4.  If made ahead, reheat in oven at 350º by placing a heatproof rack over a baking sheet and placing the latkes in a single layer.

5.  Serve hot, next to a bowl each of applesauce and sour cream.

Makes at least a dozen

Difficulty rating :-0

Thursday, December 13, 2012

Chocolate Chewies

I cut out this recipes ages ago from the L.A. Times because it was similar to something I had attempted to make that didn't end well.  My problem with that was trying to make a meringue cookie that could hold large pieces of nuts.  This is more like a macaroon, hence the Passover label (assuming you find KLP powdered sugar).

The good news is that the only fat in the cookies is from the nuts, and the egg whites provide protein.  There are still over 100 calories per cookie, but that's to be expected in a cookie.

The recipe is from the Torrance Bakery, and they seem to have an odd sense of a rounded teaspoon.  I did tablespoons and still came up with more than the specified number of cookies.  My guess is they're using a purple scoop, which is a very good size for portioning cookies.  Go to a restaurant supply store and a rainbow of scoops in standardized sizes will present itself to you.  While it's temping to buy one of each, I recommend the purple for cookies and yellow for ice cream or muffin batter.  Get a green if you do a lot of barbecues with potato salad.

And I finally used the last of the Costco walnuts my mom bought!  Not confessing to the expiration date.  They lived in a ziplock in the freezer, so they weren't rancid, but they were pretty stale if you tried to eat them on their own.

Also in my freezer was a summer's worth of egg whites left over from ice cream and the hollandaise.  If you don't have such a stash, buy a carton of them in the market.  They're usually next to the Egg Beaters.

*1 C egg whites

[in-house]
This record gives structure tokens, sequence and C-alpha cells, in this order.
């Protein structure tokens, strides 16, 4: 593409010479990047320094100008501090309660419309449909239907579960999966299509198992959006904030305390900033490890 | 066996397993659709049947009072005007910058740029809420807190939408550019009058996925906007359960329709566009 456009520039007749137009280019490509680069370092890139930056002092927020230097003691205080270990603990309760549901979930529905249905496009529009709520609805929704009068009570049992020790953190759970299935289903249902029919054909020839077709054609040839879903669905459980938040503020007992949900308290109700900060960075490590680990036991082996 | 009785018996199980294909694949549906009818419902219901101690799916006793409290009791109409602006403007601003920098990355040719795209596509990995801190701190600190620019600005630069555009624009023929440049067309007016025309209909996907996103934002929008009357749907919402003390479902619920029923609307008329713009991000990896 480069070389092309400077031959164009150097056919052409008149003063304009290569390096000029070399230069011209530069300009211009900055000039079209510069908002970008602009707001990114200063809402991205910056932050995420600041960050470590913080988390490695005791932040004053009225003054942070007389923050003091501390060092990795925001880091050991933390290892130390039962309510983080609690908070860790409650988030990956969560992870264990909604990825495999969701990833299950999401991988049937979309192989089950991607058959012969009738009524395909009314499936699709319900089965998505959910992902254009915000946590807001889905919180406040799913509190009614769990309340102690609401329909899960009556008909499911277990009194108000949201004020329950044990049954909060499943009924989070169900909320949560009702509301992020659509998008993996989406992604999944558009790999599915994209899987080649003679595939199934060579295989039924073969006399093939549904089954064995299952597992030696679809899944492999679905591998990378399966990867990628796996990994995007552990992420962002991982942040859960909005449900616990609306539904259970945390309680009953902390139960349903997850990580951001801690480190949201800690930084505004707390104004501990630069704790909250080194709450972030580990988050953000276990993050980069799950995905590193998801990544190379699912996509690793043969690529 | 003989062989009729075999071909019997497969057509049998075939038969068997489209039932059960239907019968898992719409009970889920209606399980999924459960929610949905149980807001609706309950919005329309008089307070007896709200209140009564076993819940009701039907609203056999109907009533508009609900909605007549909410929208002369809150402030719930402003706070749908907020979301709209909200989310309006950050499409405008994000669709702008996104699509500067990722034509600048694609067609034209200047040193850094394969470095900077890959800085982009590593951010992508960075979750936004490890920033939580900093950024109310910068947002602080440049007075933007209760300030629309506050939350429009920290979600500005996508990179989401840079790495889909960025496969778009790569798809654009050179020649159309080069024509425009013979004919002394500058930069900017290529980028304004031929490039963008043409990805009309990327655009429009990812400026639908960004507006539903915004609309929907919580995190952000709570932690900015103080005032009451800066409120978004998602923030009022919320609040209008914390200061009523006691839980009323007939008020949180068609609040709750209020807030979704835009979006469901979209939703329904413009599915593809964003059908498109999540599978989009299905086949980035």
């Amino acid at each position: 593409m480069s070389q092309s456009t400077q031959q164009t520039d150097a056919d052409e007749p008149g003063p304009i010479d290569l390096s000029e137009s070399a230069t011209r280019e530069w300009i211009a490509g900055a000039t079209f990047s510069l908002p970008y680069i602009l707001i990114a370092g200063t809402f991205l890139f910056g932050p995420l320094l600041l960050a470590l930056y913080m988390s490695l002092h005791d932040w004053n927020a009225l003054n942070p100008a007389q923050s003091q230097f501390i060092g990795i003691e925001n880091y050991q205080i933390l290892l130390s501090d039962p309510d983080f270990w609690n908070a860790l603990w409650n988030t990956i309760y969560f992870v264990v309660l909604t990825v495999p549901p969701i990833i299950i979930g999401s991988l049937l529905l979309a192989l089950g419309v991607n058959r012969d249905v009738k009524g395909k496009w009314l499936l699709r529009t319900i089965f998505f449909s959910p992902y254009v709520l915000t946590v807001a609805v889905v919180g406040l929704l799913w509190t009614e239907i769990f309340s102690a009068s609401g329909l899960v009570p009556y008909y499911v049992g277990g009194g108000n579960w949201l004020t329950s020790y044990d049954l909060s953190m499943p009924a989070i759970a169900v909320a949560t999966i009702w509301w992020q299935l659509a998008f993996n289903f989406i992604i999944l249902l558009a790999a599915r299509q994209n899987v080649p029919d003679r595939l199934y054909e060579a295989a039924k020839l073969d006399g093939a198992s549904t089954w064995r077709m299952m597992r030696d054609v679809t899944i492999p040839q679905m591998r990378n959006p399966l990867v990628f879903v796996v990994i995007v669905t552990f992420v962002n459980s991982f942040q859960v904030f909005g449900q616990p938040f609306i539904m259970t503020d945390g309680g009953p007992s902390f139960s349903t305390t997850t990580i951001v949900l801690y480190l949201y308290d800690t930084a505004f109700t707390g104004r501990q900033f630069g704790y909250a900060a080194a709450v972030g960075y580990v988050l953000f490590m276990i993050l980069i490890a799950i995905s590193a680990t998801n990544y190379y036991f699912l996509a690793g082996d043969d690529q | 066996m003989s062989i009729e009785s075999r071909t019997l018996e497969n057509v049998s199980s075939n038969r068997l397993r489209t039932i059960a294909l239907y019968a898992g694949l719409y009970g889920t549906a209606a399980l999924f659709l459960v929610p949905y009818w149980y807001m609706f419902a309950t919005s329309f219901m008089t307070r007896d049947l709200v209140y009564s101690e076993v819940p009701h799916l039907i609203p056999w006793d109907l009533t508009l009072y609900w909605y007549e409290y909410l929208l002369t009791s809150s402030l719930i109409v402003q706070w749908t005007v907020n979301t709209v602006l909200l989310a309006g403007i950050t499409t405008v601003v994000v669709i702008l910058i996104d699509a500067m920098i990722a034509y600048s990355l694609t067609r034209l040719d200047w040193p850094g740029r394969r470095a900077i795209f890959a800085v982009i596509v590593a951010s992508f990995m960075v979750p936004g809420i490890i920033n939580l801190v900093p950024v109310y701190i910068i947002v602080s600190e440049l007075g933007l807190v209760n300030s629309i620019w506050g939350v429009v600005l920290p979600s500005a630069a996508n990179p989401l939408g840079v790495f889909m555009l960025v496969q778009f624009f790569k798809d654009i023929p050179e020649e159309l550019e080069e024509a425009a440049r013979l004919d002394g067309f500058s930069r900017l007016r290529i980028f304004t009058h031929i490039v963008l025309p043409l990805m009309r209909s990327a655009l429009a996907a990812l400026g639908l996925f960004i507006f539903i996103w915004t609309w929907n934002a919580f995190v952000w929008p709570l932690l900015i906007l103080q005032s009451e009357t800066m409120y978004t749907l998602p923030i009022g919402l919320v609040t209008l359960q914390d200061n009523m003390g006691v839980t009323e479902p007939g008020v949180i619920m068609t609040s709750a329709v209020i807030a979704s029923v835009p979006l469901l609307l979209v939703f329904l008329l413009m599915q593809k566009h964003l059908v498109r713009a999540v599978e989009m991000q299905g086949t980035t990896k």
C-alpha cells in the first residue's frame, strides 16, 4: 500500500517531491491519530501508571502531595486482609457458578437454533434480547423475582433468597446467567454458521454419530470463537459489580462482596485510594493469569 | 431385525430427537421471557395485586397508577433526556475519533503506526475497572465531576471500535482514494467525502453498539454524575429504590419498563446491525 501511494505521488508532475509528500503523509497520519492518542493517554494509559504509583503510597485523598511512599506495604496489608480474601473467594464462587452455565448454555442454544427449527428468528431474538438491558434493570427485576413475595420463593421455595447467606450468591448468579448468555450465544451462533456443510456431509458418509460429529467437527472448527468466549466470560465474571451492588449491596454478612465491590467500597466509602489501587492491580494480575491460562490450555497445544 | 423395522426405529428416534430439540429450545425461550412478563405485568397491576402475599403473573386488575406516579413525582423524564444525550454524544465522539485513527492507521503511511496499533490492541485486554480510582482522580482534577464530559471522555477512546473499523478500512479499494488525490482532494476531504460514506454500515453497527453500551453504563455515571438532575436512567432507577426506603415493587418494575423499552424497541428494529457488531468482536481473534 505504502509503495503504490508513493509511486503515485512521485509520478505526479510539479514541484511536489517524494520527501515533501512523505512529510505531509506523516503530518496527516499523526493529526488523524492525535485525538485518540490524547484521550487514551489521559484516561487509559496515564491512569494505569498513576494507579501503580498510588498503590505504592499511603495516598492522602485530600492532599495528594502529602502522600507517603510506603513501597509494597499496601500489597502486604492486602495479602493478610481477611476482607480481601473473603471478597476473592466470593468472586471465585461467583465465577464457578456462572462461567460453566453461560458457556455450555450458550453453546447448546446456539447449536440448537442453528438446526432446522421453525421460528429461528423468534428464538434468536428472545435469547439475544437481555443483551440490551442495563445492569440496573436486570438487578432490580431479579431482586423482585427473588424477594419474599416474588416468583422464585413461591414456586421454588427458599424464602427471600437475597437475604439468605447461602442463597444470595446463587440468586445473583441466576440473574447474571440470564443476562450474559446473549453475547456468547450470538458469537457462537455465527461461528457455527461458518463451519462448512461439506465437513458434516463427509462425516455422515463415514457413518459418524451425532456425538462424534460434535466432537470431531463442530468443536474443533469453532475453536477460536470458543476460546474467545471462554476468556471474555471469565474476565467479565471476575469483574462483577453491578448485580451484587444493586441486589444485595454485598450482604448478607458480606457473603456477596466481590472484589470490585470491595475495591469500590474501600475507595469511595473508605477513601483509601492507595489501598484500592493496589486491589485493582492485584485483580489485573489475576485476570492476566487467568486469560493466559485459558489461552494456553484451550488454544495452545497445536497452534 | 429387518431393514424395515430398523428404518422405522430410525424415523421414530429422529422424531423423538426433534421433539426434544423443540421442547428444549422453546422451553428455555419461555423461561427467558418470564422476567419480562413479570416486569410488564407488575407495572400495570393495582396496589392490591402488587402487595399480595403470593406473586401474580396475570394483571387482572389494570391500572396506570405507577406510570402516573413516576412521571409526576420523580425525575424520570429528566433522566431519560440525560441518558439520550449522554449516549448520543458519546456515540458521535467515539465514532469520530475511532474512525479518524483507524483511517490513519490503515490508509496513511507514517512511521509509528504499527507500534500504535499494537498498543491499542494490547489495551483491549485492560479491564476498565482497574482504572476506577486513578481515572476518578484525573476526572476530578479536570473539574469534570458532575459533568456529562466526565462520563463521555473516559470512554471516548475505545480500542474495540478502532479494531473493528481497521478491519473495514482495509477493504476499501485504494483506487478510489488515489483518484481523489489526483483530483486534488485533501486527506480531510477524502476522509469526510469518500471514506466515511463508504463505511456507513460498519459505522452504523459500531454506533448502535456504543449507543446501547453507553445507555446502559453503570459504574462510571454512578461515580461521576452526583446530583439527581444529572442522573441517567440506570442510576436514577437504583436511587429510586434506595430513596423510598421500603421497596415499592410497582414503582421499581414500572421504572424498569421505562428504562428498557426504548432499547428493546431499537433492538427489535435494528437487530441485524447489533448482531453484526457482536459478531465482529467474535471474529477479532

1-3/4 C cocoa powder
1/2 tsp salt
5-1/2 C powdered sugar
*1 lb walnut pieces (I bashed them into large-chop size)

1.  Preheat oven to 375º.  Line baking sheets with parchment paper.  This time, I'm advocating the parchment instead of the Silpat.  I tried both, and got a more even bake out of the paper.

2.  Mix together the egg whites, cocoa, salt, and sugar on medium speed (with the paddle, if using a stand mixer) until the batter is stiff and all ingredients are well-incorporated, about 5 to 7 minutes.  Stir in the nuts by hand or with the paddle attachment on a low speed.

3.  Place the batter by rounded tablespoons onto the baking sheet, working in batches.  Bake until the cookies are a bit shiny and slightly cracked, 10 minutes.  They will look underdone, but do not overbake.  Allow to rest on parchment for 5 minutes, then carefully peel off and transfer to cooling rack.

Makes 4 dozen

Difficulty rating  π

Monday, December 10, 2012

Rhubarb-Apple Crumble Pie

I've never cooked with rhubarb.  My only experience eating it is the little compote side you get at Mrs. Knott's Chicken Dinner Restaurant.  It just sounded like something my grandma would make, so I came up with a recipe for it.

Unfortunately, it isn't rhubarb season.  I had to buy a bag of frozen, pre-cut pieces.  A quick web search of other recipes assured me that sugar is necessary to make it palatable, which is why most people think of it as a fruit rather than a vegetable.  Fine, a slightly over-sugared version of a basic fruit pie ought to do it.

One note on fruit pies, especially ones with a high moisture content.  You know that old thing about pies cooling on the window sill?  That's so the juices can gel.  If you try to slice a pie hot from the oven, it runs everywhere.  Fruit pies ought to be cut at or slightly below room temperature.  After the slice is on the plate, it may be warmed.

1 9" pie crust bottom
8 oz rhubarb, cut in 1" pieces
2 medium eating apples, such as Gala or Fuji, cored and thinly sliced
1/2 C sugar
1/4 C brown sugar
1/4 C flour
*1 tsp cinnamon
*1/4 tsp nutmeg

2 Tb butter
1/4 C flour
2 Tb sugar
1/4 C rolled oats

1.  Preheat oven to 350º.

2.  In a bowl, toss together apples and rhubarb.  Add sugar, brown sugar, flour, cinnamon, and nutmeg and toss to coat.  Place filling in crust.  It will mound up a lot, but will bake down to just above the crust rim.